Questions to ask a christian man when dating
Luke's Gospel: "That thou mayest know the verity of those things in which thou hast been instructed" (] him, in all good things" (Galatians 6:6).Hence the word, with its technical meaning of oral religious instruction, passed into ecclesiastical use, and is applied both to the act of instructing and the subject-matter of the instruction.As he himself summed up the matter, he taught "publicly, and from house to house, testifying both to Jews and Gentiles penance towards God, and faith in [ (3) The materials for describing the catechetical teaching of the ages immediately succeeding the Apostles are scanty.The books of the New Testament were available, and all that would be needed would be to supplement these.When addressing a mere inquirer they would naturally be more guarded and less explicit than if they had to do with one who had passed through the catechumenate. The "Procatechesis" and the eighteen discourses were intended for the during Lent, in immediate preparation for reception into the Church.Sometimes, indeed, the language was so chosen that it conveyed only half the truth to the catechumen, while the initiated could understand the whole. The remaining discourses (19-24), called the "Catecheses Mystagogic", were delivered during Easter week to those who had been baptized at Easter; and these, though much shorter than the others, treat clearly and openly of baptism, confirmation, and the Holy Eucharist, the veil of secrecy being now removed.The danger of falling away, or even of betrayal, must be guarded against by a careful doctrinal and moral training.
Thus we read of Christ "in the temple, sitting in the midst of the doctors, hearing them, and asking them questions. No mention is made of penance or repentance, as the eunuch was a just man anxious to do God's will.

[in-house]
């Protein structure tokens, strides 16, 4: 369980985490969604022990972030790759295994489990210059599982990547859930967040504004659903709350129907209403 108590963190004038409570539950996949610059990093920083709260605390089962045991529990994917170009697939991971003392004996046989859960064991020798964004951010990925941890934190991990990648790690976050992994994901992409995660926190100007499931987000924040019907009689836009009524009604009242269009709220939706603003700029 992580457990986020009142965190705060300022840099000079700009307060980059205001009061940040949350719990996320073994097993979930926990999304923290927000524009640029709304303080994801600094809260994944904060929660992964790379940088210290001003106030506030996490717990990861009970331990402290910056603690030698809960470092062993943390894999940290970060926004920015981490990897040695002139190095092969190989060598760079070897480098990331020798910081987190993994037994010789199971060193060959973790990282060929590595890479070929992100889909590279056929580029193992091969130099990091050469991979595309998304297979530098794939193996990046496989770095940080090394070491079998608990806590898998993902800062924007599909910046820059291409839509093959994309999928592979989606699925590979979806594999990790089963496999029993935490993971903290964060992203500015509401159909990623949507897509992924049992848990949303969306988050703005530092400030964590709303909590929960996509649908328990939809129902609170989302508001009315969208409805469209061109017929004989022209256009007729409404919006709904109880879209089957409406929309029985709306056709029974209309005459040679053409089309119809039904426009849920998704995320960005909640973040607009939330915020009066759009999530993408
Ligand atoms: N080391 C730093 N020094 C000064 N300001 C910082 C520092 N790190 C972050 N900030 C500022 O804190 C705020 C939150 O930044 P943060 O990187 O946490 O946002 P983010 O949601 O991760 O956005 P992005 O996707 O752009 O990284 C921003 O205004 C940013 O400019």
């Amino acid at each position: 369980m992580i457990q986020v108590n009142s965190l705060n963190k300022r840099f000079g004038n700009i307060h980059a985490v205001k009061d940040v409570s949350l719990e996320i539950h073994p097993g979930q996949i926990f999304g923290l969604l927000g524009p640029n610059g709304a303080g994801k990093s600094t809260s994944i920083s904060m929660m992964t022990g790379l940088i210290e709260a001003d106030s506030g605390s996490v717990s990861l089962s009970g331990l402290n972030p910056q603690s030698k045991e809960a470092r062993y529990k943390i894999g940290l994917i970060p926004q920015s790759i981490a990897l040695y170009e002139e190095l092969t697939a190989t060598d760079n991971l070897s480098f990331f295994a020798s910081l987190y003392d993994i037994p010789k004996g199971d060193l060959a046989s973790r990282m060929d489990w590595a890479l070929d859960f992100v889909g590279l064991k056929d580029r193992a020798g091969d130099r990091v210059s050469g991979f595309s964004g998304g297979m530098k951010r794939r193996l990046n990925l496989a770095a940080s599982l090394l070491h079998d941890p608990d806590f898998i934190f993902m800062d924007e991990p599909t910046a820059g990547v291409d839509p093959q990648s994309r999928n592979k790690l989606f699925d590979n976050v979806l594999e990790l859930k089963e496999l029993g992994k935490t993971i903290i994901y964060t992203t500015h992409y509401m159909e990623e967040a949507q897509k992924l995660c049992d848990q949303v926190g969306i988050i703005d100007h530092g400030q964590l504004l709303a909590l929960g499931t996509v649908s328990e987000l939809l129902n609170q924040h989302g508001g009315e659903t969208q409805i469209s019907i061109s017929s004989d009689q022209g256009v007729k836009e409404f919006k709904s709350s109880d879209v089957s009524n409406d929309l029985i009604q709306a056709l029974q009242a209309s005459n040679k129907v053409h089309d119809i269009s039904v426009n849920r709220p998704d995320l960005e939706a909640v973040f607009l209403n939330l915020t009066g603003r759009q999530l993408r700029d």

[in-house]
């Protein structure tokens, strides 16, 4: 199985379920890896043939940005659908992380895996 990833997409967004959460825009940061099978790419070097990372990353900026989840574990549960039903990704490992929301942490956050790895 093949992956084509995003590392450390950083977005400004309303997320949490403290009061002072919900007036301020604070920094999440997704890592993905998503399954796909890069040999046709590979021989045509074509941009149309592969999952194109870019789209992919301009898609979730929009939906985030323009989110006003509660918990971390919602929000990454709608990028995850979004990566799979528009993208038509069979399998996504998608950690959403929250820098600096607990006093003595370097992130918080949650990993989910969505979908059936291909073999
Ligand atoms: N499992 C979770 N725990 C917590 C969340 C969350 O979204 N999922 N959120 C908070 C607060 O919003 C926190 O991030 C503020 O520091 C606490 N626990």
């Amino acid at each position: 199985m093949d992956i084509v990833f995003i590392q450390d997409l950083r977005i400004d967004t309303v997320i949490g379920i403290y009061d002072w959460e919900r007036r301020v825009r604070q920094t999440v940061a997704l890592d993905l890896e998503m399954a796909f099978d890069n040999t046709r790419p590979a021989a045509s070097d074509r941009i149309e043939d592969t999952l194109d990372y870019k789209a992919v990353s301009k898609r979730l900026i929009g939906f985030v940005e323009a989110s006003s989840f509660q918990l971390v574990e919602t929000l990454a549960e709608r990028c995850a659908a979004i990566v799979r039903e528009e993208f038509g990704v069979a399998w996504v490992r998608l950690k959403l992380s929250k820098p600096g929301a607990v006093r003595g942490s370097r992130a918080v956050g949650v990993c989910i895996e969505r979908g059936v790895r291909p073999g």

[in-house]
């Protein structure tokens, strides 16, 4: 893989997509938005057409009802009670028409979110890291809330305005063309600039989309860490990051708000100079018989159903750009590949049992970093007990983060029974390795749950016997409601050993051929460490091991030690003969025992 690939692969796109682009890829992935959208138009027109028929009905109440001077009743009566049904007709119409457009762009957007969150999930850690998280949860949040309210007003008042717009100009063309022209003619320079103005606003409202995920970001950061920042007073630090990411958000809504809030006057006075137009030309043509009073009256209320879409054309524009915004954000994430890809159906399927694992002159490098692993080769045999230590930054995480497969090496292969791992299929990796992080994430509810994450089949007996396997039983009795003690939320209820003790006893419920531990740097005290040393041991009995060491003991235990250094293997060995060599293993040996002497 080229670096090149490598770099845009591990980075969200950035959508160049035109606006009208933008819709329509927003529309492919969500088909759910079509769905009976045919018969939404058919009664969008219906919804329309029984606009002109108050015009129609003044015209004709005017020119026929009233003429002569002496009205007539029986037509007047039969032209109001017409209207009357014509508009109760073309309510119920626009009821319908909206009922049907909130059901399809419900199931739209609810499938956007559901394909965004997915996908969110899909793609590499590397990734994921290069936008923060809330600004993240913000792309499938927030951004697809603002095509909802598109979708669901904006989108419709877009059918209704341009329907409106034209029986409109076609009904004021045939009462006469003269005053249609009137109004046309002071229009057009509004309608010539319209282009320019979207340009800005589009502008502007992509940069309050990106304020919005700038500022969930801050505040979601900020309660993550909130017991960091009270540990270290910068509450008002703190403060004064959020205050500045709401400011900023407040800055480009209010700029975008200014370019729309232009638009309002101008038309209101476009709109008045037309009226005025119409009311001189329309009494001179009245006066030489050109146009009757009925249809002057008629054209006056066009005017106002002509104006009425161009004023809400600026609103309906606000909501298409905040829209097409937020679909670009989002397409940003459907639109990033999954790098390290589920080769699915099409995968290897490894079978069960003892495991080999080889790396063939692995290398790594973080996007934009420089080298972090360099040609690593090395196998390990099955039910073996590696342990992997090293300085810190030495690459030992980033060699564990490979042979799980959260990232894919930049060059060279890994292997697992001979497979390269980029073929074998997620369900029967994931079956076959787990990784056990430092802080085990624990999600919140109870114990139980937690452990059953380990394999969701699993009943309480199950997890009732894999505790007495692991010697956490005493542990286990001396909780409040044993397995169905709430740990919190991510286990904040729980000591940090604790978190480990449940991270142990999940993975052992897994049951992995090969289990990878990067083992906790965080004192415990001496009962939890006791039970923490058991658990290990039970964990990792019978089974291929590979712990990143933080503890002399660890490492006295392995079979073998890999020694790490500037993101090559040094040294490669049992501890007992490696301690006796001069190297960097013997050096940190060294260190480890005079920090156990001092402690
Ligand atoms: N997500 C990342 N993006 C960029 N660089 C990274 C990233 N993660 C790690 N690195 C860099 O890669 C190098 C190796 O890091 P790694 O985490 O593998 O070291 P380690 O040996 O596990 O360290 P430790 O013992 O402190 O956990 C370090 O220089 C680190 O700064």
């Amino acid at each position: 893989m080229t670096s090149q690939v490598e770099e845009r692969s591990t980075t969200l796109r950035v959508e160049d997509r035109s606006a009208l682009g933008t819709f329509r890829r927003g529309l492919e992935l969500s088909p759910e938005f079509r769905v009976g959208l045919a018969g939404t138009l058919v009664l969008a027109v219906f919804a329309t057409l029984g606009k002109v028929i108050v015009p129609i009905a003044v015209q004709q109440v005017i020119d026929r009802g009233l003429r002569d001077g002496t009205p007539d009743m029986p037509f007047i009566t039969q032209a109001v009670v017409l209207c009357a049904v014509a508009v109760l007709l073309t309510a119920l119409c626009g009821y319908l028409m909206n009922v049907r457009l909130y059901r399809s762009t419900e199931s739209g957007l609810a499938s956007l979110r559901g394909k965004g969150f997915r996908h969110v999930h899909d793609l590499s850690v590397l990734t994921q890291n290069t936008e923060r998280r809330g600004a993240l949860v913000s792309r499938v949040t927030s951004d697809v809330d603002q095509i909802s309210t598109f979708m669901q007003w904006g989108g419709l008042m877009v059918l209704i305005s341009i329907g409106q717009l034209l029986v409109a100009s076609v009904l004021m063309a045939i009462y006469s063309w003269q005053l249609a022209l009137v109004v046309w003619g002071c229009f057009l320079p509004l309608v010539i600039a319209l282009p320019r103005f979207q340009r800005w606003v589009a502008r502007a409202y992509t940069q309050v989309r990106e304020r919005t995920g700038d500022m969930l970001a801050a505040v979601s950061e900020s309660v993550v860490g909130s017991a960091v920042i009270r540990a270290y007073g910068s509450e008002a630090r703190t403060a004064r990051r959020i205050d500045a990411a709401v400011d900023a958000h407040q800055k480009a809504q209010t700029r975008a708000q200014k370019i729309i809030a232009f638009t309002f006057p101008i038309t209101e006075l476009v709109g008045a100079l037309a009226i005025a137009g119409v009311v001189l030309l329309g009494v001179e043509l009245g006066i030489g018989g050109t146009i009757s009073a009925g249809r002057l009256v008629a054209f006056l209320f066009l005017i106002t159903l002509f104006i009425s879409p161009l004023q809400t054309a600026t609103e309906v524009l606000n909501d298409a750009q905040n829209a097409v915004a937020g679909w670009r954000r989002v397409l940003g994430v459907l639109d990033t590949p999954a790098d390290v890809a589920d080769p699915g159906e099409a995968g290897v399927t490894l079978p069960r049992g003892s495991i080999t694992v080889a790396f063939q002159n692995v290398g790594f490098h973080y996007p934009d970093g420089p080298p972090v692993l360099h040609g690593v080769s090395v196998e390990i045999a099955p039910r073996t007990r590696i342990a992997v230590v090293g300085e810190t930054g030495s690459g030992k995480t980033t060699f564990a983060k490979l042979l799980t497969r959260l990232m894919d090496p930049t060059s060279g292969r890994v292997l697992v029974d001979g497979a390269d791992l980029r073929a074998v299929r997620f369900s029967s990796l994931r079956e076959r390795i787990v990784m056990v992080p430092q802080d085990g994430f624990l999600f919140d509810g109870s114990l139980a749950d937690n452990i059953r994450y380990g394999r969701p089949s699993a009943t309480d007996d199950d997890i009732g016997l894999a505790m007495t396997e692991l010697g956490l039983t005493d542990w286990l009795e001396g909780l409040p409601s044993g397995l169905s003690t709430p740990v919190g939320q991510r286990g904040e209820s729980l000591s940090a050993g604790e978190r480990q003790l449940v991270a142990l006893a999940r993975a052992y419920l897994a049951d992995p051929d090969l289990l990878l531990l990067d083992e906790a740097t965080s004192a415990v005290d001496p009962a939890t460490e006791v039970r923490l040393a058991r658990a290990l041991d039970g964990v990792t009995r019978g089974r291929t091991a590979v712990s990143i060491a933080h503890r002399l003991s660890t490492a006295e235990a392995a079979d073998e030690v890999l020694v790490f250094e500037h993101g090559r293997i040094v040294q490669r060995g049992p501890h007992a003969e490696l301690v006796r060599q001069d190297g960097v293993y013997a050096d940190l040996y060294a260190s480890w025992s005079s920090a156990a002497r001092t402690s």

The work of the Apologists had been to remove prejudices against Christianity, and to set forth its doctrines and practices in such a way as to appeal to the fair-minded pagan.
If anyone was moved to embrace the true religion, he was not at once admitted, as in the days of the Apostles.
They had three forms of catechizing: domestic, conducted by the head of the family for the benefit of his children and servants; scholastic, by teachers in schools; and ecclesiastical by priests and Levites in the Temple and the synagogues. And after this instruction they were to initiate them into the Church, "baptizing them in the name of the Father, and of the Son, and of the Holy Ghost" (ibid.). Peter, "standing up with the eleven", declared to the Jews on Pentecost day, and proved to them from the Scriptures that Jesus, whom they had crucified, was "Lord and Christ". in the name of Jesus Christ, for the remission of your sins." "And with very many other words did he testify and exhort them" (Acts 2).
Proselytes were carefully instructed before being admitted to become members of the Jewish faith. When they had been convinced of this truth, and had compunction in their heart for their crime, they asked, "What shall we do? We have here an abridgment of the first catechetical instruction given by the Apostles. John came from Jerusalem and "prayed for them, that they might receive the Holy Ghost"; and doubtless declared to them the doctrine of that Holy Spirit (ibid.).